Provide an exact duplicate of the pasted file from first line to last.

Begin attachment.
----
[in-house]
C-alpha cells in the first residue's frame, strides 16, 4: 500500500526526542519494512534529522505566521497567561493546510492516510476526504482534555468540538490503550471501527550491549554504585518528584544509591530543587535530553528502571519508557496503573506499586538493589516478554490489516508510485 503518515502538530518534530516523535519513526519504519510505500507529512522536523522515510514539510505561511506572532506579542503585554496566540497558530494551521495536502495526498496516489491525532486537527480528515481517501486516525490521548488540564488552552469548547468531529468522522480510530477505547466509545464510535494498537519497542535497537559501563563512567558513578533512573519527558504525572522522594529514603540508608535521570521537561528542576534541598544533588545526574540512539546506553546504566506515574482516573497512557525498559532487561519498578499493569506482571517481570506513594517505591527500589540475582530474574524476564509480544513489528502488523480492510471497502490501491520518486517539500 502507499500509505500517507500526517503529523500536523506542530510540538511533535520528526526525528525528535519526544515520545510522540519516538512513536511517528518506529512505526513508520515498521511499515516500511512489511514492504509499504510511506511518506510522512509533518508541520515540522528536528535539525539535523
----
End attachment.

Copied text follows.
[in-house]
C-alpha cells in the first residue's frame, strides 16, 4: 500500500526526542519494512534529522505566521497567561493546510492516510476526504482534555468540538490503550471501527550491549554504585518528584544509591530543587535530553528502571519508557496503573506499586538493589516478554490489516508510485 503518515502538530518534530516523535519513526519504519510505500507529512522536523522515510514539510505561511506572532506579542503585554496566540497558530494551521495536502495526498496516489491525532486537527480528515481517501486516525490521548488540564488552552469548547468531529468522522480510530477505547466509545464510535494498537519497542535497537559501563563512567558513578533512573519527558504525572522522594529514603540508608535521570521537561528542576534541598544533588545526574540512539546506553546504566506515574482516573497512557525498559532487561519498578499493569506482571517481570506513594517505591527500589540475582530474574524476564509480544513489528502488523480492510471497502490501491520518486517539500 502507499500509505500517507500526517503529523500536523506542530510540538511533535520528526526525528525528535519526544515520545510522540519516538512513536511517528518506529512505526513508520515498521511499515516500511512489511514492504509499504510511506511518506510522512509533518508541520515540522528536528535539525539535523